Plasma proteins to work on sepsis; making the functions of inter-α inhibitors clear
August 16(Thu), 2018
A collaborative research project consisting of a group led by Professor Masahiro Nishibori from the Department of Pharmacology at the Graduate School of Medicine, Dentistry and Pharmaceutical Sciences, Okayama University and Brown University in the U.S. found that functions of inter-α inhibitor proteins, one of the plasma proteins, get expressed through a leukocyte’s morphology and function controls. This research result was published in the American science journal Blood Advances in its August 14th issue.
This research group has already reported in the past that another plasma protein called histidine-rich glycoprotein (HRG) has an antiseptic effect. In this research, the group found that inter-α inhibitor proteins control the functions of neutrophils in a slightly different way from HRG.
Both inter-α inhibitor proteins and HRG are glycoproteins that are produced in the liver and secreted into the blood. They may play a similar function, but their functions are recognized to be different with regard to the control of cytoskeletal arrangement and expression of cell-surface molecules. Therefore, the possibility of the blood-vessel homeostasis being maintained by combining several plasma proteins with different functions to control interactions of circulating neutrophils and vascular endothelial cells was strongly suggested. It is possible that this mechanism would be broken in the case of sepsis. Further research to develop treatment for sepsis is anticipated.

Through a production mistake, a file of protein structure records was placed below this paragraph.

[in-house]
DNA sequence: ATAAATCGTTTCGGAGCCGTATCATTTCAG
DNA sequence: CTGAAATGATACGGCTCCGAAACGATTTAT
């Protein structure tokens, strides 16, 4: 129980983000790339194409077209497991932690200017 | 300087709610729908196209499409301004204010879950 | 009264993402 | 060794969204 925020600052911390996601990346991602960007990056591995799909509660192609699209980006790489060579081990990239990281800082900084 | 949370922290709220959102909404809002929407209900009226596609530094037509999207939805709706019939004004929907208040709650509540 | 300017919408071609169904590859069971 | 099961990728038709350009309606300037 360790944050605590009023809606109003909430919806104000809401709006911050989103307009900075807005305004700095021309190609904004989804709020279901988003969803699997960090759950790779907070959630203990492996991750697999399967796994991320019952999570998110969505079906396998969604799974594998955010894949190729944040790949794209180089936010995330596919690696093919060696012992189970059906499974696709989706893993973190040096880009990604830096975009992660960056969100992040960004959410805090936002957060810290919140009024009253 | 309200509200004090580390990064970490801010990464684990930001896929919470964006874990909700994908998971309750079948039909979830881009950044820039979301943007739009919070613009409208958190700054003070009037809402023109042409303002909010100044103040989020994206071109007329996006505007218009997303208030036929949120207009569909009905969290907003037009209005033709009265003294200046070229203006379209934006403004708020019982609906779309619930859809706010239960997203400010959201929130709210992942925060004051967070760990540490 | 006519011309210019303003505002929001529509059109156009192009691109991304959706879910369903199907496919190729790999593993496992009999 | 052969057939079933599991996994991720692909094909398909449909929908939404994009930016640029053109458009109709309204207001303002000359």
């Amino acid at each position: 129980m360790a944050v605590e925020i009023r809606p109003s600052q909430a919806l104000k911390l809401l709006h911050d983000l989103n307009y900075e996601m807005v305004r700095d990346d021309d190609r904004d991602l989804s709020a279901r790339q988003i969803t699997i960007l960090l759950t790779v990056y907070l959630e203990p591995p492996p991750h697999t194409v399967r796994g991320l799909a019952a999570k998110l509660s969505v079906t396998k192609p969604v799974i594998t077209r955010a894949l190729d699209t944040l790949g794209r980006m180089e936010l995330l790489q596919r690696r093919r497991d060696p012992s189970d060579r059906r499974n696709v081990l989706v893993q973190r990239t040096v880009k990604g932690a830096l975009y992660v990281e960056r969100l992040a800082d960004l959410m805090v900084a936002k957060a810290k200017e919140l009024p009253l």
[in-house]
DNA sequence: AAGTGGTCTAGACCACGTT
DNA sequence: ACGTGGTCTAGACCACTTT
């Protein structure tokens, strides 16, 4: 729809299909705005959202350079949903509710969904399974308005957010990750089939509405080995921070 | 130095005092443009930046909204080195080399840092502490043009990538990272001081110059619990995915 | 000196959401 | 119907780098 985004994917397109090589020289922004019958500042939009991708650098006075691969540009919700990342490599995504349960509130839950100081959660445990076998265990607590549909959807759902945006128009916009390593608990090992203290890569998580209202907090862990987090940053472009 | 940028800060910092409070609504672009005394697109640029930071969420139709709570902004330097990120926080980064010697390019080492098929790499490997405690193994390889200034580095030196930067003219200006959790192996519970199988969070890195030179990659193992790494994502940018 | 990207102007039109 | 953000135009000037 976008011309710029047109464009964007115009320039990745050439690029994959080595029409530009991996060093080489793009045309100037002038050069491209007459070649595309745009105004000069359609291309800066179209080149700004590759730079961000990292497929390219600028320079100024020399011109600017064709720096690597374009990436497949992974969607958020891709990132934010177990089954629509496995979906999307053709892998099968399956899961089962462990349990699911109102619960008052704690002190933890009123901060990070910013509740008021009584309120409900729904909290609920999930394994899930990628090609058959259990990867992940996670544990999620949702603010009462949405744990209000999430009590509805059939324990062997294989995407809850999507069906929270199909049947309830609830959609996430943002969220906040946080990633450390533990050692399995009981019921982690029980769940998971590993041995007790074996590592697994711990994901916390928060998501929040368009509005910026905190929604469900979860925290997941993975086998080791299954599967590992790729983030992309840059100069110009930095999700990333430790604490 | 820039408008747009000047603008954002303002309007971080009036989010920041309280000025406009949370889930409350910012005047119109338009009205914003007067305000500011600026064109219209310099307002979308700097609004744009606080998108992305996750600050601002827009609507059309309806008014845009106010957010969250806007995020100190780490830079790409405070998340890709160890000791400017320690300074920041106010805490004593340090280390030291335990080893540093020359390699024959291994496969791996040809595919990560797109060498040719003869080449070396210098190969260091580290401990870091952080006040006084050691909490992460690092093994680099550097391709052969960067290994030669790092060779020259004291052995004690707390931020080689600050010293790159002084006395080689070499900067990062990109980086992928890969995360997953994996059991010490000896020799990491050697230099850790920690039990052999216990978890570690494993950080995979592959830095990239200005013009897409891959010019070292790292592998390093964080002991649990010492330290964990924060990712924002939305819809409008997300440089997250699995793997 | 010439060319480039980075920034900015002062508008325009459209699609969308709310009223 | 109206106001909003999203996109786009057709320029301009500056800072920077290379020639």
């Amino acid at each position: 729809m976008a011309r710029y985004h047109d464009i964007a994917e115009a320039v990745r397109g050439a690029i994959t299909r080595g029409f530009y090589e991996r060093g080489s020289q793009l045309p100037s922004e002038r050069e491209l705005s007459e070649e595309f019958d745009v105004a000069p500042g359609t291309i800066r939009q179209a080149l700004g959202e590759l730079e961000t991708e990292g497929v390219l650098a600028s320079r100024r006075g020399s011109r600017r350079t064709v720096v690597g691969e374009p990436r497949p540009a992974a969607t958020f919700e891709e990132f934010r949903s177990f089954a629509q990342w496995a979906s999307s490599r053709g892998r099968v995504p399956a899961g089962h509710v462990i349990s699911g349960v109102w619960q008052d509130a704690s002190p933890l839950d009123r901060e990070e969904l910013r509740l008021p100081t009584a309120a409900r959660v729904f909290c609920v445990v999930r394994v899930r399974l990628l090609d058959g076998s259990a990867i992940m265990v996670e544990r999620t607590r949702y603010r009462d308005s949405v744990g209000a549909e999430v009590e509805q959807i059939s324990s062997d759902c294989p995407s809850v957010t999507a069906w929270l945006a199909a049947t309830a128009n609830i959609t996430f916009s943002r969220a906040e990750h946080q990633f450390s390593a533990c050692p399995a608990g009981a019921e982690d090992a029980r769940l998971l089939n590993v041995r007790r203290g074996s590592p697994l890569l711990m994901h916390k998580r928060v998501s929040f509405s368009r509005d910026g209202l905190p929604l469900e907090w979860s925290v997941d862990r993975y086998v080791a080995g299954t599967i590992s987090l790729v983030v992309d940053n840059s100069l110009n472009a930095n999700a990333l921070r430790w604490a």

Journal: Blood Advances
Authors: Soe Soe Htwe, Hidenori Wake, Keyue Liu, Kiyoshi Teshigawara, Barbara S. Stonestreet, Yow-Pin Lim, Masahiro Nishibori
Title: Inter-alpha inhibitor proteins maintain neutrophils in a resting state by regulating shape and reducing ROS production
Year of Publication: 2018
Okayama University Silicon Valley Office (OUSVO)
Contact: Mototaka Senda, Ph.D.